Under continuing scrutiny, Jones quickly diverted from the DB Cooper story and shifted into a passionate recounting of discovering Reca’s many foreign passports, vaccination certificates and diaries that seemed to validate a career as a spook. Key among them was an identity card issued by the KGB, along with passports issued in Reca’s name by the United Kingdom, the Soviet Union, and the United States.
“I worked for all of them,” Reca proudly recalled, Jones said, adding that Reca had documents suggesting that he worked for Israeli interests. However, Jones demurred when asked if Reca worked for Mossad. “I don’t know,” Jones said.
“What did Reca do for all of these agencies or countries?” I asked Jones.
“He killed people,” Jones replied, adding that Reca confessed to his niece, Lisa Story, that he had assassinated a Middle Eastern diplomat named Abu Dauob. Yet, Reca said he was never an employee of the CIA or MI-6, but rather was a freelance contract covert operative.
His pathway to being an assassin-for-hire is a bit circuitous. According to Jones, Reca began life as Water Peca, and apparently was held in juvenile detention in Detroit for a period of time when he was nine years-old. After skydiving with Laurin in the 1950s in Michigan, Reca began jumping at the Elsinore, California DZ because he had heard that the CIA recruited operatives from that site. In 1963, Reca applied to the CIA, but was denied a position despite the fact that he spoke Russian and Polish fluently. In fact, Walter Peca never spoke English until he entered grade school. In addition, he only obtained an eight-grade education.
After the rejection from the CIA, Reca became despondent and returned to Detroit. There he began a string of armed robberies, the first being the most infamous perhaps when he heisted a Big Boy hamburger joint and got captured because his getaway man was busy getting a parking ticket.
Unable to face incarceration Reca jumped bail, ditched his wife and kids, and fled to Washington state. There he lived with a skydiving buddy he had once met in Alaska, Don Brennan. Reca also started a new life and a new family. He also dropped the Peca and became Walter Reca full-time.
But his legal troubles followed and he was extradited to Michigan to face the robbery and bail jumping charges. However, he was released on probation to rejoin his pregnant girl friend in Washington, and he returned to Seattle. There he got a job with the CIA-affiliated Vinnell Industries, hoping to make contact with the agency.
But then he decided to steal an airplane and become DB Cooper.
Two months later, two workers at Vinnell approached him and asked, “Walter Peca, do you want to go to prison?”
“No,” he answered.
“Then, you work for us,” they replied. After that, Walter Reca began a two-year period of training to become an international covert operative.
Starting in 2000, Reca and Laurin reconnected. Daily phone calls became lengthy taped phone sessions in 2008, and Laurin began writing and conducting a more rigorous investigation into his suspicions.
At first, Reca never confessed to being DB Cooper despite Laurin’s persistent pestering. At one point, Laurin surreptitiously took a discarded tissue of Reca’s and had its DNA tested via a Floridan attorney named David DeMoore. DeMoore, in turn, sent the sample to Larry Carr and asked for a finding while insisting on confidentiality for his client. However, Laurin soon received a message from Reca that he had gotten a phone call from the FBI wanting to know about his DNA profile and DB Cooper. As a result, Reca broke off the friendship with Laurin.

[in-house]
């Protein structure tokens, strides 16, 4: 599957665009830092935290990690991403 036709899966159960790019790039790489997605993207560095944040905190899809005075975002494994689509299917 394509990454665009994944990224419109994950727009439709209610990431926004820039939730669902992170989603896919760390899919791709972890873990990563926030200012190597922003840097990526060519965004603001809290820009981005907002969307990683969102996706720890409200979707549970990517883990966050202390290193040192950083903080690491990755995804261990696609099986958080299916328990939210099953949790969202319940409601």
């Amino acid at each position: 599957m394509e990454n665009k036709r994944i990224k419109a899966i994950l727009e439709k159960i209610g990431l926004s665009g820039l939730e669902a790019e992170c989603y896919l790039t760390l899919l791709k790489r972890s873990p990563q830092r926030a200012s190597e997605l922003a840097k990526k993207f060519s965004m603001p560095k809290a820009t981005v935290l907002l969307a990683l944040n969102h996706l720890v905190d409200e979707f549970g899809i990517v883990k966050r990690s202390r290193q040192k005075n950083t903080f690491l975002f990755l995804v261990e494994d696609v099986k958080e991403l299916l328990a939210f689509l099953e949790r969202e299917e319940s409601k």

Nevertheless, they eventually repaired the damaged relationship and continued the conversations. Soon, Laurin says, Reca called him and said, “I can’t lie to you anymore, Charley. I’m DB Cooper.”
Viewing the whole story, it all seems preposterous. A former spook keeps his KGB identity card, but not a Cooper twenty?
Plus, the actions of the Jones and Principia investigatory team is outrageous. They claim to know who DB Cooper is, yet they fail to corroborate any information with any of the known witnesses, such as the passengers or the flight attendants – especially Tina Mucklow. Ms. Mucklow sat next to DB Cooper for five hours and would certainly know his looks and speech patterns – thick and heavy with Minnesotan notes on long, round “O’s,” such as “douhn” for “down,” and “abouht” for “about.” Plus, Reca spoke with a distinct blurring of “th” sounds with hard “d’s” so that “there” became “d’ere.”
Hence, the Hunt for DB Cooper continues.
But we have another conundrum: if Reca was not Cooper, then what the hell was he doing in Cle Elum in a black suit, in the rain, on the night of the skyjacking? Sadly, Vern Jones doesn’t seem interested in pursuing that question. He’s got his story and he seems to be sticking to it.
But we’ll be pursuing it at the Mountain News.
Courtesy of Principia Media of Grand Rapids, Michigan
The new book on DB Cooper from Carl Laurin
Walt Reca, in the 1970s
Jeff Osiadacz, the eye witness from Cle Elum
Lisa Story, Carl’s niece
Bruce A. Smith is the author of DB Cooper and the FBI – A Case Study of America’s Only Unsolved Skyjacking, available through Amazon.